I did a few quick fixes as I was writing Pride’s Children and posting them online every week, and only one or two people noticed: the fix was good enough to move on, or didn’t affect the story when the reader had to remember details from week to week. To be fair, I thought I had stopped, fixed the timeline completely, and tapered the edges of the fix into the ends and beginnings for a smooth continuum, and I had updated the calendar so I could proceed from there without worrying
I pride myself on my potholes: they are in the timeline, but are minor glitches, and they don’t make you question the story, just whether you remember correctly having heard a date before.
Where do plot holes like this originate?
I thought about that one for a while, and realized that, for the medium-size plot holes I’m dealing with, the hole came into existence because a particular piece of dramatic story worked so well in several different places that I had not done the hard work of deciding in advance where it would be BEST, and thought it would be obvious where the best location was – as I went along in the writing.
MY plot holes
The plot holes in Pride’s Children, Book 1, are not hard to fix – and I thought I already had fixed them – until reading in sequence had some of the questions I thought I’d already answered popping up again.
They are sequence events: something happens before something else when it was intended to happen after.
Not to worry.
Plot holes respond well to logic.
I have the calendar involved, a list of the scenes, the affected bits of text. I watch whose point of view is called for – and pay attention to whether something is internal or external to the calendar. And I try to see the story as something that actually happened – so a comparison to ‘reality’ helps check for consistency and order.
In addition, I’m asking myself to choose – which involves a bit of writing back and forth with myself, and deciding, on the page, which sequence will be true, and why. Then I record that decision in writing in the Journal.
Then I have to go in and make sure the fixes, where necessary, do not interrupt the flow. These are plot holes which must be fixed, but their previous incarnation did not interrupt the flow, so that must stay the same. Inconspicuous mends, feathered in.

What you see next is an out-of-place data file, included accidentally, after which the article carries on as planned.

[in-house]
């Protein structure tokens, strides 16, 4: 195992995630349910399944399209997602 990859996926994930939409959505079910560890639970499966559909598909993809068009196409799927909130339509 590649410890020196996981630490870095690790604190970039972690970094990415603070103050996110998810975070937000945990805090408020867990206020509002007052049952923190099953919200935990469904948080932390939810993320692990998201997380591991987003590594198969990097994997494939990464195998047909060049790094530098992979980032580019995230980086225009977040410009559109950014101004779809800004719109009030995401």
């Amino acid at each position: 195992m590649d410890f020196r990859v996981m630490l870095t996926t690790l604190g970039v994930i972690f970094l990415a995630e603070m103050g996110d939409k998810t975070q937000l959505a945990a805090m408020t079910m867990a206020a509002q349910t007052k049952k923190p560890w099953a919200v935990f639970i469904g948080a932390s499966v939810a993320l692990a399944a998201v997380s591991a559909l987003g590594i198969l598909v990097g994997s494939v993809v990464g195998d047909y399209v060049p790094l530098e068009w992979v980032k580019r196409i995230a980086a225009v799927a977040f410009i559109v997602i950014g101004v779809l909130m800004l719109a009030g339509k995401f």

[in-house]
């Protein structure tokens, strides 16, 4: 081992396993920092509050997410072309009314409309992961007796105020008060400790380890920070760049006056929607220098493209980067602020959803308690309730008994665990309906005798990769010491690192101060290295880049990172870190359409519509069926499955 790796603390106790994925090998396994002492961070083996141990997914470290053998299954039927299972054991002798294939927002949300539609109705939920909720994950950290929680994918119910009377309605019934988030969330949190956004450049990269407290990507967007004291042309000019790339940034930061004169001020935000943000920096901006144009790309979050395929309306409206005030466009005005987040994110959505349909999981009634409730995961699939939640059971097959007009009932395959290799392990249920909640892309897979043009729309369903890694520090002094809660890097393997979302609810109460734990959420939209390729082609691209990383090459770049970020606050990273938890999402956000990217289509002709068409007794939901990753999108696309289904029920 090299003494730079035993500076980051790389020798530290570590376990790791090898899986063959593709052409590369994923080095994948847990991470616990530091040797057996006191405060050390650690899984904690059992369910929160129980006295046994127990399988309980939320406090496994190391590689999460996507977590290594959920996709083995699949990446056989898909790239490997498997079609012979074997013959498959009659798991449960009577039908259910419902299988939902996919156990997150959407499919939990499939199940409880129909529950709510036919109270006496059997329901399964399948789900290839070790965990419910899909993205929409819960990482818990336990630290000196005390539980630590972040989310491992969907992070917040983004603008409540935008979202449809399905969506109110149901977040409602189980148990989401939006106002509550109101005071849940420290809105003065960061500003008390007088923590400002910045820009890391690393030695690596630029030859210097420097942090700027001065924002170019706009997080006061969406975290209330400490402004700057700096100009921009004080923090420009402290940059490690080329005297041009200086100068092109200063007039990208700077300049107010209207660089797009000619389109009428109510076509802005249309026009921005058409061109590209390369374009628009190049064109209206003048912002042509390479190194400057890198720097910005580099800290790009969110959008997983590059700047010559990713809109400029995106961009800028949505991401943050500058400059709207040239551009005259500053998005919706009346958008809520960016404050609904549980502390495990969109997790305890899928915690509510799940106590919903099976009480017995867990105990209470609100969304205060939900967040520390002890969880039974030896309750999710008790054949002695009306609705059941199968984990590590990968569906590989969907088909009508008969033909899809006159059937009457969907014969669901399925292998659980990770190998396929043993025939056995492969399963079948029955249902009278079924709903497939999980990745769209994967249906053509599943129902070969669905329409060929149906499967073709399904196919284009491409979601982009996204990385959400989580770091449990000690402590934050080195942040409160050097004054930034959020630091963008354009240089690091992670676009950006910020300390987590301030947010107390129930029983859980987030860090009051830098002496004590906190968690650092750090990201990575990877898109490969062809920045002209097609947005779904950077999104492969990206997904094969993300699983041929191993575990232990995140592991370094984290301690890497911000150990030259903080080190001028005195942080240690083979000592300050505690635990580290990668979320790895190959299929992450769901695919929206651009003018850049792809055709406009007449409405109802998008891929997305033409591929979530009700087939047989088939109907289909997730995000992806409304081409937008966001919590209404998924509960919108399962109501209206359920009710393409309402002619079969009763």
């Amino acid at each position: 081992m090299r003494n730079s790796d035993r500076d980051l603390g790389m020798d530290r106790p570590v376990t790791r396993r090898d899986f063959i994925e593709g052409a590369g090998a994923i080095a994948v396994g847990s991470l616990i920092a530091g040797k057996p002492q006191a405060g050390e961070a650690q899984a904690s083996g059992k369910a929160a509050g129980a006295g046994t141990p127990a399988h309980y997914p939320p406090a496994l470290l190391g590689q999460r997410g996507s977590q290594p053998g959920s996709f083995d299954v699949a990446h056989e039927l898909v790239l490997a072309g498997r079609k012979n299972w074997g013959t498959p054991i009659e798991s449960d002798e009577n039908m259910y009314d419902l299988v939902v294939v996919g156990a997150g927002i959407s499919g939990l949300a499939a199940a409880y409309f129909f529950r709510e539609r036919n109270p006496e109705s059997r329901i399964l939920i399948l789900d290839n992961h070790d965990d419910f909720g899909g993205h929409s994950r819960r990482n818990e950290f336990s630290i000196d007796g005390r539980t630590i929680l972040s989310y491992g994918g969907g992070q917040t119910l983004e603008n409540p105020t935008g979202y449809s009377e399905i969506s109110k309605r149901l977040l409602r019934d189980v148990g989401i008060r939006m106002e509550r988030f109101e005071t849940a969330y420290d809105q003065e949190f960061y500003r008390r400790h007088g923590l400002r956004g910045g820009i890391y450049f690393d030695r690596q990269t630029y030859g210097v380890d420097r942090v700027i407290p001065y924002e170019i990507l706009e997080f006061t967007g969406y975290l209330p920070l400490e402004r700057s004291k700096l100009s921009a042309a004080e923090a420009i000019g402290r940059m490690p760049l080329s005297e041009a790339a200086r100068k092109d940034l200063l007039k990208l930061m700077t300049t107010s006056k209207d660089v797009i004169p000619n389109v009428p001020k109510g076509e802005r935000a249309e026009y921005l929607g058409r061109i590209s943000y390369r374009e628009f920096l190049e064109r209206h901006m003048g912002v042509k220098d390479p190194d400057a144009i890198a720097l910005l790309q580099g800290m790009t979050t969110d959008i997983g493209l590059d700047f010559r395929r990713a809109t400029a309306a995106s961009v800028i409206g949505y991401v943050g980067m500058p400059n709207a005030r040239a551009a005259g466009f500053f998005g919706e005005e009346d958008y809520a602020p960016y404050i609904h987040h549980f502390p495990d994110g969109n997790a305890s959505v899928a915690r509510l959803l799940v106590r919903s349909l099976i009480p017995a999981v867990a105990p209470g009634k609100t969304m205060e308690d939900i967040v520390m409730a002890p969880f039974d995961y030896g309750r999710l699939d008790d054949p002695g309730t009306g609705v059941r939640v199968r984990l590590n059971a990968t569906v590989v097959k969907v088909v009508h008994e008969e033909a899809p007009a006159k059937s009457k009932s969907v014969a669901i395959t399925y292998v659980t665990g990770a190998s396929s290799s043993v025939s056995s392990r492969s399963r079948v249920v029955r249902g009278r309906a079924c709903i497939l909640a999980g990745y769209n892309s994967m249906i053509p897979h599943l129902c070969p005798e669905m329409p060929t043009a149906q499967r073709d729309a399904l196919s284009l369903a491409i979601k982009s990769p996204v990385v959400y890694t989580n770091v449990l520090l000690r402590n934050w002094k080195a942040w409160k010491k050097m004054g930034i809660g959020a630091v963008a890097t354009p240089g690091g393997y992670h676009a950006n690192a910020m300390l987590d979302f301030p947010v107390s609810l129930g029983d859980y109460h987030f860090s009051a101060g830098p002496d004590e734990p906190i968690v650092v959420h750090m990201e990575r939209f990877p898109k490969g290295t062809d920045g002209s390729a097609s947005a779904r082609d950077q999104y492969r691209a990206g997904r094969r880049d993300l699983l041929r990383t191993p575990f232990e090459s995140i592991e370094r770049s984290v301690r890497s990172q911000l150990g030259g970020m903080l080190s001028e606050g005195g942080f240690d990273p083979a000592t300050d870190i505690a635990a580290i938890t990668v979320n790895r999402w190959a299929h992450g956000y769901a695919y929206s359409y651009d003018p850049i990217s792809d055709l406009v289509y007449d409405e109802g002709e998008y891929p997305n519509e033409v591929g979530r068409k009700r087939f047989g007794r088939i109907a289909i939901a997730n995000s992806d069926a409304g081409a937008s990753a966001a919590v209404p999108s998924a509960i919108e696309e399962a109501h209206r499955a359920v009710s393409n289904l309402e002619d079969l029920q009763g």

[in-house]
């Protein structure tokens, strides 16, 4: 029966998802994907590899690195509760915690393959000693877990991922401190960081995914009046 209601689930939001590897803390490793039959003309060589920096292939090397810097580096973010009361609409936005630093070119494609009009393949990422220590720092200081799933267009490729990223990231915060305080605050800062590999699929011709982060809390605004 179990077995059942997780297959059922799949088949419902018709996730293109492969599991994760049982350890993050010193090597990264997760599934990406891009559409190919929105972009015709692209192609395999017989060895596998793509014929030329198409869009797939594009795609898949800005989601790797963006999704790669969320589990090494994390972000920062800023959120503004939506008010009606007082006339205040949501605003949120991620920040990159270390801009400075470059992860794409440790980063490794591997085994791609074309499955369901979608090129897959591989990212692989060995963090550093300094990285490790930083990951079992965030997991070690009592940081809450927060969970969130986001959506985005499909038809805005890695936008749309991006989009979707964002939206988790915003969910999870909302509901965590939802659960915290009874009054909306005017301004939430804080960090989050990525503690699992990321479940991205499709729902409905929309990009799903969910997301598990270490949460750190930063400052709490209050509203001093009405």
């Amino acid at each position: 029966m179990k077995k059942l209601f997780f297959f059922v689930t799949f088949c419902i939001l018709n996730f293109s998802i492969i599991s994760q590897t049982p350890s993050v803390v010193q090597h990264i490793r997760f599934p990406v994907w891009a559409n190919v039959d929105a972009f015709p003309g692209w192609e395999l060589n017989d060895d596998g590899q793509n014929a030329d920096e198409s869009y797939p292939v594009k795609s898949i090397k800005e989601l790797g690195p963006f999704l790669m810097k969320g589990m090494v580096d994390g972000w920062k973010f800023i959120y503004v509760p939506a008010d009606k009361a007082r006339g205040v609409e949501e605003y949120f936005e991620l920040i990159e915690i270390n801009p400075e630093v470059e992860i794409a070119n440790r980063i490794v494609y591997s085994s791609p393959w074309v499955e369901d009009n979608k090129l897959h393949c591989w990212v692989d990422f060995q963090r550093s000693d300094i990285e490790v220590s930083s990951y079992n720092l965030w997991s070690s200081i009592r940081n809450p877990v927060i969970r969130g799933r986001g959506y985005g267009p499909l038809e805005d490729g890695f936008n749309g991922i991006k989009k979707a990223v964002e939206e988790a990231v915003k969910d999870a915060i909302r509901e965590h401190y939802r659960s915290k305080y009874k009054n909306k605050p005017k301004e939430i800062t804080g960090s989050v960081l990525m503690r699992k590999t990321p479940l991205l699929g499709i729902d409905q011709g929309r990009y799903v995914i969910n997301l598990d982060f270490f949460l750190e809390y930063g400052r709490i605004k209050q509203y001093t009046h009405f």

Needless to say, I don’t want to have to do this again, so I’ve checked out a couple of other sequences – and most are just fine.
And I’m going at the fixes VERY slowly.
So if you wonder why I haven’t been writing blog posts, remember I have CFS and that makes it slow to fix things, especially when I have to be extra careful not to make things worse!
I’ll get there.
Next time – planning prevents potholes
I think I’ve learned a few things – make sure your calendar is set concrete before you start writing. Liquid is fine when you’re planning, but at some point you have to be able to write your initials in it, and have them stay.
Keep the calendar current, and change timing with great trepidation; the brain is happy to throw up new ideas – it gets bored easily.
But I will think several times before moving ANYTHING during the writing, no matter how much it takes me out of the writing: running into holes when you thought you were done is very discouraging.
Like any other writing problem, you can’t avoid all of them, so it’s important not to get TOO discouraged when you’re not actually the god of your particular universe, and can’t make things be exactly as written. Oh, well – that’s what editing is for.
It’s still far, far better to find them while you can fix things (and preferably before the POD Accept button is clicked) – no one will ever know.